We walked out of the woods into the back yard of someone's house. Tenzin ignored the barking dog that was pulling at its runner. As we continued to walk through other people's yards, he ignored every dog, even the ones that weren't fenced in or tethered. I swerved and faced off and peered at house windows, while Tenzin strolled along as if he owned the whole town, vaulting over chain-link fences and humming a low chant. We walked for hours in many directions, passing through wooded areas and neighborhoods. The sun had set. Stars filled the sky. Mercury was retrograde.

Tenzin led me to a bar near Indiana University called The Vortex. Could this Tibetan man have looked into my heart so quickly? If he had asked me to climb a mountain, or swim across a river, or sit for hours in silence, I could handle that. But this place of ugliness? This place that made shouting and lust and madness the definition of life? This place that made faithfulness and loyalty seem like fear? No. I wanted no part of it. What did he notice about me during our yoga class? If he could see my vulnerabilities so easily, I must be doing something wrong.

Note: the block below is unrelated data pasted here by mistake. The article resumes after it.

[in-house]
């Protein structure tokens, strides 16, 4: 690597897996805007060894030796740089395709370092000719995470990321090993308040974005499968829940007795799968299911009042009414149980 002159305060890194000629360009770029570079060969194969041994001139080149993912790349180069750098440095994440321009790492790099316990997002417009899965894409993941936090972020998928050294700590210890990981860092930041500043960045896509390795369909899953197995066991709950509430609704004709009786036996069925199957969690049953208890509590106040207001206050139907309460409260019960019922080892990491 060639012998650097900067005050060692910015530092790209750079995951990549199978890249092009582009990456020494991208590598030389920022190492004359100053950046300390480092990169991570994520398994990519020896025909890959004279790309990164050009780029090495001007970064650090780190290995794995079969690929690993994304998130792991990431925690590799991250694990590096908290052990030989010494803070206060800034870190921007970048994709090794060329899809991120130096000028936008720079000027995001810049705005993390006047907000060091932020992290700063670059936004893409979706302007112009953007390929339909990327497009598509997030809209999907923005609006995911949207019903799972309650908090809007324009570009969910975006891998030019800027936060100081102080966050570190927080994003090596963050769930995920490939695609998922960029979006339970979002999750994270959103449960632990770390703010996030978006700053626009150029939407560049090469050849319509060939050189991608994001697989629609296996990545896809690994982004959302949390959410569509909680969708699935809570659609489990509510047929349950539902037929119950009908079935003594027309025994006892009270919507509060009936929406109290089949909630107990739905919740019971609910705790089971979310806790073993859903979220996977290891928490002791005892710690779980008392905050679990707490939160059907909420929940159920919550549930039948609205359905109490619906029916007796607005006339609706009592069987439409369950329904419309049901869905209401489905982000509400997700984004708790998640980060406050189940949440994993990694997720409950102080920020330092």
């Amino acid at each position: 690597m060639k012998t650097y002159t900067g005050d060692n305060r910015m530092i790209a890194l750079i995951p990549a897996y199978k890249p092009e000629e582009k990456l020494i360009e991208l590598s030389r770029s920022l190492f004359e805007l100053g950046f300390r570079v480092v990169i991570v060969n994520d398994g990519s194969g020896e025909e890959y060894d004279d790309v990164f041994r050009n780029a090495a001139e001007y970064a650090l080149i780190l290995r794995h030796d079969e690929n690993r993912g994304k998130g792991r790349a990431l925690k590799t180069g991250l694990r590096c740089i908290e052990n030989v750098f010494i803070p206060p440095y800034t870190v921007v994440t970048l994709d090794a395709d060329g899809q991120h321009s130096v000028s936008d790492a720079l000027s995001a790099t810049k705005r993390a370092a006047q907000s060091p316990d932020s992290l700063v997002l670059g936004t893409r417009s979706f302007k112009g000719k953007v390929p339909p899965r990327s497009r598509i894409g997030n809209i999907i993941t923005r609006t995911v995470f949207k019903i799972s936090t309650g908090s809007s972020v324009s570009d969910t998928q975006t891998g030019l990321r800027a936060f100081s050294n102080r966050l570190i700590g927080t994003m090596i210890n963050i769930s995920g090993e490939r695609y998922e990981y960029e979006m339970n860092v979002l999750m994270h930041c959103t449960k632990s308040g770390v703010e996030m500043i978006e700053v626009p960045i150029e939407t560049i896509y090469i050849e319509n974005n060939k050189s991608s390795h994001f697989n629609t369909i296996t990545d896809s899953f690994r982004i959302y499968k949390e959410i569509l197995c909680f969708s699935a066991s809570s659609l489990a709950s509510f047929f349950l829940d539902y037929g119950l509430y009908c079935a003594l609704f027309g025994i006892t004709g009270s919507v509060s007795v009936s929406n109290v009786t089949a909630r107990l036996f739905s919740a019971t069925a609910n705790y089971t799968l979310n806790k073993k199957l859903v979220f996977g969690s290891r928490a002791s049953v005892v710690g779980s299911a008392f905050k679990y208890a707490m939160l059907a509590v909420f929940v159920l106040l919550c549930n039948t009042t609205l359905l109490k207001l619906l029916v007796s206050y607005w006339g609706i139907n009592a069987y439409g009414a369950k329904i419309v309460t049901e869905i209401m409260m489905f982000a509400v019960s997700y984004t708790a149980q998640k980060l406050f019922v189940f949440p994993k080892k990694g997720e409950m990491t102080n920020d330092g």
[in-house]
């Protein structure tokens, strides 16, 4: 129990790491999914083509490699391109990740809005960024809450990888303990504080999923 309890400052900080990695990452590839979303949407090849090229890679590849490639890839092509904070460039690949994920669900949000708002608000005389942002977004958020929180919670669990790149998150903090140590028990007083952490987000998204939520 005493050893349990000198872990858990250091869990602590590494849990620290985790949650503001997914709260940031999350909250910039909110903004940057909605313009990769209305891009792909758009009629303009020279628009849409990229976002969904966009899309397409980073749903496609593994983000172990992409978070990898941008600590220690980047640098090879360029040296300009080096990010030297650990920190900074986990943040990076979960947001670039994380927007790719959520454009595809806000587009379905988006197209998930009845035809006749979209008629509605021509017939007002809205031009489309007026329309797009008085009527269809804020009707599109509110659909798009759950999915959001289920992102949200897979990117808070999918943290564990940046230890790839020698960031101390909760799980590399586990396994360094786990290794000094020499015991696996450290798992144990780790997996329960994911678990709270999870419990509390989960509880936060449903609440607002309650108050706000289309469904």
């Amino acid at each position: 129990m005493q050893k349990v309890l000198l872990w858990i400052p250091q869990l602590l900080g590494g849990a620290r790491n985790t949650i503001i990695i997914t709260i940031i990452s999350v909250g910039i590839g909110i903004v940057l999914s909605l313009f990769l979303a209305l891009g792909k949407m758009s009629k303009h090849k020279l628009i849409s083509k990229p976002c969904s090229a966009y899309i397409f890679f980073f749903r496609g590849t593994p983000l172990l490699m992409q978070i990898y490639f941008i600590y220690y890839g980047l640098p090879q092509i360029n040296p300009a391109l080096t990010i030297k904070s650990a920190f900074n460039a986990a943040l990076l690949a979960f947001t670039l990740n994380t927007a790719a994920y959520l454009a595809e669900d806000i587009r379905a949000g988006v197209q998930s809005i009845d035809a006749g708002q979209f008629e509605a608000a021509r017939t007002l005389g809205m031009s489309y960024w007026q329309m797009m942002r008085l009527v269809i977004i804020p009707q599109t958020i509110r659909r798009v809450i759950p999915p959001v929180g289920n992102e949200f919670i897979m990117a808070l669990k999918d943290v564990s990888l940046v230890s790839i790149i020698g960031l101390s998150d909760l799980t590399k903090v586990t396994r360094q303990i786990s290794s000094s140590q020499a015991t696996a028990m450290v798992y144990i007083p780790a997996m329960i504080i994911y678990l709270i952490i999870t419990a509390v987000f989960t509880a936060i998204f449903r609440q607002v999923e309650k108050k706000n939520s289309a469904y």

Just when I was about to leave, the tingling of enlightenment ran up and down my spine. True, I had asked this man for help. But only then did I realize WHY I needed help. Oh, the arrogance! I assumed he would lead me to a quiet place to fill in the corners of what I needed to know about life. Instead, he led me to a place on the outer edge of life's whirl, away from my comfort zone. My mind felt like it had been blasted to smithereens and was now coming together in a more coherent form.